Non traditional jewelry for Non traditional people – The rings tell the story

Making your Jewelry Designs Atractive and Uncommon.

  One of my Texturing Techniques.

Ylecara’s Jewelry Art

This tutorial is intended to illustrate in 23 pictures an intermediate level process that is worthy for jewelers, model makers, miniaturists, architects, designers and many other hobbyists and artists. This technique is a regular procedure used by sculptor more than a traditional technique used for jewelry model makers. I have combined the procedure with another technique applied by print makers as one of the way to catch textures for my designs.  Textures are one of the relevant features of my pieces and one of the reasons my clients love the craftsmanship of my jewels. It is my pleasure to share with you this little and useful secret that can make your experience more attractive and your pieces really interesting. If you are motivated for textures as I am, you will have fun, too. I have included the main chords of this technique but you and only you could apply it successfully through experimentation. The textures and forms that you can get are unlimited, as your imagination is. Going through experimentation in small-scale pieces is really inexpensive. Enjoy it and share.

 Materials List

  • It is likely you go to find your own doing and your own materials along the way. This is just a good point of reference.
  • Plasticine Clay (Medium Hardness)
  • Linoleum Block for printing
  • Plaster of Paris
  • Cardboard (enough strong to build a box to contain the Plastic of Paris BLEND)
  • Plywood Plate 1/8”
  • Waxed Paper
  • Petroleum Jelly
  • 2 plastic containers (one for plaster of paris blending, and the other for petroleum jelly and turpentine mixture).
  • Petroleum Jelly
  • Turpentine

 Tools.

  • Cylinder (plastic pipe)
  • Ball pen fine or extra fine (chosen depend on your drawing design).
  • Two soft brushes (filbert # 8 works perfectly for me)
  • Wood modeling tool (Kemper JA37). You also can make it by yourself. (see picture # 20)
  • Jewelry Gravers of your choice (flat, round. onglette, etc.)

Steps

Picture # 1: On the linoleum block we draw our design. We can transfer it also from a previous drawing we have made on a paper sheet.

Picture # 2: Once we have the drawing outlines, we proceed to make precise cuts into the linoleum. I recommend you to play and test on a little linoleum block with different gravers before you go to the final project.

Picture# 3: On a waxed paper (it avoids that plasticine clay sticks to table surface), we place a piece of plasticine clay. Then, press and roll on it until we get roughly 2 mm thickness.

Picture # 4: The previous procedure applies to this step as well, but on this phase we go rolling the plasticine on the linoleum previously engraved surface.

Picture # 5: Now, we have a positive impression on the plasticine surface.

outlines drawing on lino-printing block

Picture # 6: It has been built a cardboard box strong enough to contain the pored Plaster of Paris. The box rests on another plasticine sheet and a fine plywood plate 1/8”.

Picture # 7: Three posts have been placed on the bottom of the box to support the plasticine textured piece.

Picture # 8: The plasticine is placed on top of the posts together with a conic piece of plasticine to allow the injection of wax in upcoming steps.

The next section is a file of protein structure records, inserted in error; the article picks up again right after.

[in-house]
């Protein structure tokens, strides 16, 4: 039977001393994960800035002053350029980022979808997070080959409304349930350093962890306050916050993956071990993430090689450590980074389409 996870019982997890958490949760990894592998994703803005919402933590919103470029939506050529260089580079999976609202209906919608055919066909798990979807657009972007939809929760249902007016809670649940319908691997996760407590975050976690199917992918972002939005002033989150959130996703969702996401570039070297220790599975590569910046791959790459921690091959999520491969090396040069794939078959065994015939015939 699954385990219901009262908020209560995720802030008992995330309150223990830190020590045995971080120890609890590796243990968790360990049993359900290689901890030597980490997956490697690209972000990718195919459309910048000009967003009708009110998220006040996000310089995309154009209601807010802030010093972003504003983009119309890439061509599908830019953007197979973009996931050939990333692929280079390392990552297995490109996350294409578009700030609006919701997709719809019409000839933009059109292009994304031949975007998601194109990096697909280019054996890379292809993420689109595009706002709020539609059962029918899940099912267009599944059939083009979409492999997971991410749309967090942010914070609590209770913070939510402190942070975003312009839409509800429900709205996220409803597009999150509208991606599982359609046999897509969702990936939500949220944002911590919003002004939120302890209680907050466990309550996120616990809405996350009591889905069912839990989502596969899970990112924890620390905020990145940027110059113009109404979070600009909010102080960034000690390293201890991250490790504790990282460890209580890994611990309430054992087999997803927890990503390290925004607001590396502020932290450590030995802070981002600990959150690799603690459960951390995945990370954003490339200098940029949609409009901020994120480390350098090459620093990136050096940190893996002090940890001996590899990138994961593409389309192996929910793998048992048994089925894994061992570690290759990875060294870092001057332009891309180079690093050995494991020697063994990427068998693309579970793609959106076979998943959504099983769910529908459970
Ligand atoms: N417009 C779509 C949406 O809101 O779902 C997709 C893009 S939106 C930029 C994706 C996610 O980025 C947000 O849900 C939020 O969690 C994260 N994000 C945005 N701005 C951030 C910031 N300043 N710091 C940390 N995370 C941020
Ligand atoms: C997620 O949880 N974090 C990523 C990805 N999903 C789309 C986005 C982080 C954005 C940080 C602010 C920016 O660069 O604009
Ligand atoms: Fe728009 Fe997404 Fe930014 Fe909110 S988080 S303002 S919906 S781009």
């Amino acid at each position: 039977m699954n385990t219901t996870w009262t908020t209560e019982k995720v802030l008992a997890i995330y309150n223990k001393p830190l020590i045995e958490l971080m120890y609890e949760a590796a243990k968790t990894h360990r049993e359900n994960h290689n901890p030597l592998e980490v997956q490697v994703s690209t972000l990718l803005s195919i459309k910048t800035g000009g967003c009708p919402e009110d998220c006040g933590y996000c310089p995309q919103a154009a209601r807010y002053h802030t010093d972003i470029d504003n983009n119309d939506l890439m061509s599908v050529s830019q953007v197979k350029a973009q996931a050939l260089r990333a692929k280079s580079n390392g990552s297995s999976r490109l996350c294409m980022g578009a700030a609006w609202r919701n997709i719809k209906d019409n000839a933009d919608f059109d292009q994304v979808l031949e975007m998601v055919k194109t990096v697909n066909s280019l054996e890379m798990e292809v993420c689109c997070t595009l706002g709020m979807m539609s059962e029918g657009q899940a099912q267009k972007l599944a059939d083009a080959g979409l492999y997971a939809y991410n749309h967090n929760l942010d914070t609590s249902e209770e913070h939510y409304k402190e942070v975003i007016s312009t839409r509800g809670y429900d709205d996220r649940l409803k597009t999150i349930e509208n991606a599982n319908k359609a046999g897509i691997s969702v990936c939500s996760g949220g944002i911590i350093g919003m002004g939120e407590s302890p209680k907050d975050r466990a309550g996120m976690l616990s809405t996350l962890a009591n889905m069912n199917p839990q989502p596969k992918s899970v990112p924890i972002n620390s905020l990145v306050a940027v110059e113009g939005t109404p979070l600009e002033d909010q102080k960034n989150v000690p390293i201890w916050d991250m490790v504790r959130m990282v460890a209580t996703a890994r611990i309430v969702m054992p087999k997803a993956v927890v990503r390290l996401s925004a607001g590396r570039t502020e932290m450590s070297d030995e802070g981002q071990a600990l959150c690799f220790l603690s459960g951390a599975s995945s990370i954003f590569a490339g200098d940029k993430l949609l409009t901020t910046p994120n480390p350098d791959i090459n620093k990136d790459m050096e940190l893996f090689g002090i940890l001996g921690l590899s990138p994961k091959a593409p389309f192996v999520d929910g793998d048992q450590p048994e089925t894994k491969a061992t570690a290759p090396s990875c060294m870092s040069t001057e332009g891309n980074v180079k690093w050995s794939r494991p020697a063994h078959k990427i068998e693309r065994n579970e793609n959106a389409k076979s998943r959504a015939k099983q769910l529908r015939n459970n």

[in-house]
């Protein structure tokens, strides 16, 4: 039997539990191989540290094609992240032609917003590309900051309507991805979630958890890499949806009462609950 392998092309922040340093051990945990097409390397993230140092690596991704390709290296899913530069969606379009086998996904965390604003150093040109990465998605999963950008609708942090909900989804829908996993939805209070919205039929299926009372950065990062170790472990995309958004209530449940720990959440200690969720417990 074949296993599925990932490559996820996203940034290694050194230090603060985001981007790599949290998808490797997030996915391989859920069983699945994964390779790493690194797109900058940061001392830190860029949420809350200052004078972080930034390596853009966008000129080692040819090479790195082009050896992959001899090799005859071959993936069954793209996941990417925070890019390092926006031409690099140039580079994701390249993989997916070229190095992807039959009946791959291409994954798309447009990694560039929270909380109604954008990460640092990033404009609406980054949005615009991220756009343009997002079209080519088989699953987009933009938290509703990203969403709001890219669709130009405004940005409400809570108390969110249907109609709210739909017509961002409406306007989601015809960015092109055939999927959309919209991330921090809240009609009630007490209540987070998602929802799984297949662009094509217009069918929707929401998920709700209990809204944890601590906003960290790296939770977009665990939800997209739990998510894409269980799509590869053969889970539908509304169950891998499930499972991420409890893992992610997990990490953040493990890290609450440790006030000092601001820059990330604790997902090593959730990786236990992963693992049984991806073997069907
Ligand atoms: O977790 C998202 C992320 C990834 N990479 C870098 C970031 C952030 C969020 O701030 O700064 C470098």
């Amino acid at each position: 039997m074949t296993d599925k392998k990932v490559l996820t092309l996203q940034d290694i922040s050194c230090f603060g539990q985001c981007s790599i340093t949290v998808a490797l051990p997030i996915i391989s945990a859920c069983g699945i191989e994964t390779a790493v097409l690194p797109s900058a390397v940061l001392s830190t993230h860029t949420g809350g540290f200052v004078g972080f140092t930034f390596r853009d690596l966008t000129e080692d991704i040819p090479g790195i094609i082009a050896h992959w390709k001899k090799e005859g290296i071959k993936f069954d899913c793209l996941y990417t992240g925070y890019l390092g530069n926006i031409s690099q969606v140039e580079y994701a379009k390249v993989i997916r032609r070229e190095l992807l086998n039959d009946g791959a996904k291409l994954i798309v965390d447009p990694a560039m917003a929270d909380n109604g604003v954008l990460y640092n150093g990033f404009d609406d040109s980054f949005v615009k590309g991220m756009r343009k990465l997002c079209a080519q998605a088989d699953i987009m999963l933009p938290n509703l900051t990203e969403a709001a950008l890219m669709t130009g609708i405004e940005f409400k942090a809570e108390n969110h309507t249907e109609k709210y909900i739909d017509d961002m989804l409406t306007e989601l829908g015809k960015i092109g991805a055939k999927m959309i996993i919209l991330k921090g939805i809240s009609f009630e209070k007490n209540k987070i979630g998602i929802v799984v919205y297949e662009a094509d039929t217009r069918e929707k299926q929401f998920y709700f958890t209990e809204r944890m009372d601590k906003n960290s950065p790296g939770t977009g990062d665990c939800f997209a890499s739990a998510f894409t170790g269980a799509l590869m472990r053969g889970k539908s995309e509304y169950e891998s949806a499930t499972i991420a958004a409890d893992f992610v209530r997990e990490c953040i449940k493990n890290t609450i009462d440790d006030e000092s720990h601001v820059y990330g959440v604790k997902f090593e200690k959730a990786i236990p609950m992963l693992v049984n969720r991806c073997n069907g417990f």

Picture # 9 and # 10:
The Plaster of Paris is poured on a half rubber baseball-ball. It is a useful container for that purpose, flexible and reusable.
The best tool I have found to mix plaster and water is the point finger. You can use a glove if it is your preference.

Picture # 11: Now, just clean the plasticine textured surface with a wet brush, so removing the plaster remains.

Plasticine model for jewelry textures.
Picture # 12
While Plaster of Paris is still wet we can perforate the four register holes, allowing the two halves of the mold match together. Leave the mold dry from 6 to 8 hours. Do not place it close to a heat source, but in a fresh and dry place.
Picture # 13 and # 14
A mixture of Petroleum Jelly and Turpentine is brushed on top of the first half of the mold to prevent the next plaster pouring to stick on it.
Picture # 15
The plaster pouring is covering the first cast surface. When the second pouring covers this surface, immediately shake the box softly in order to bring air bubbles up and out the textured piece surface.
Picture # 16, 17, 18, 19
Just remove the cardboard and gently start to separate the two halves of the mold.

Picture # 20, 21, 22
Because we have left an empty space (see picture 7 and 8), now we go to fix it. just refill it with a new blending of Plaster of Paris and water. Allow two or three hours for drying.
Picture # 23,24,25
Remove all the plasticine remains in the mold, and now, we are ready to the happy end. Inject your mold with a wax injector. All the desired texture is there. It is ready to be part of an interesting and attractive design. Do not forget spraying or brushing a mold release ( turpentine and petroleum jelly or any universal mold release.)
I am as excited as you are because I have written and done my textured piece in real time.
Note: The number of injections is limited due to the life time of this mold.

Mixture of turpentine and vaseline as a mold release.opening  two halves mold

The fine details texture is on the wax.

GOOD LUCK!

Contact me if I can facilitate some part of your process or if you have any question.

 
Advertisements

Leave a Reply

Fill in your details below or click an icon to log in:

WordPress.com Logo

You are commenting using your WordPress.com account. Log Out / Change )

Twitter picture

You are commenting using your Twitter account. Log Out / Change )

Facebook photo

You are commenting using your Facebook account. Log Out / Change )

Google+ photo

You are commenting using your Google+ account. Log Out / Change )

Connecting to %s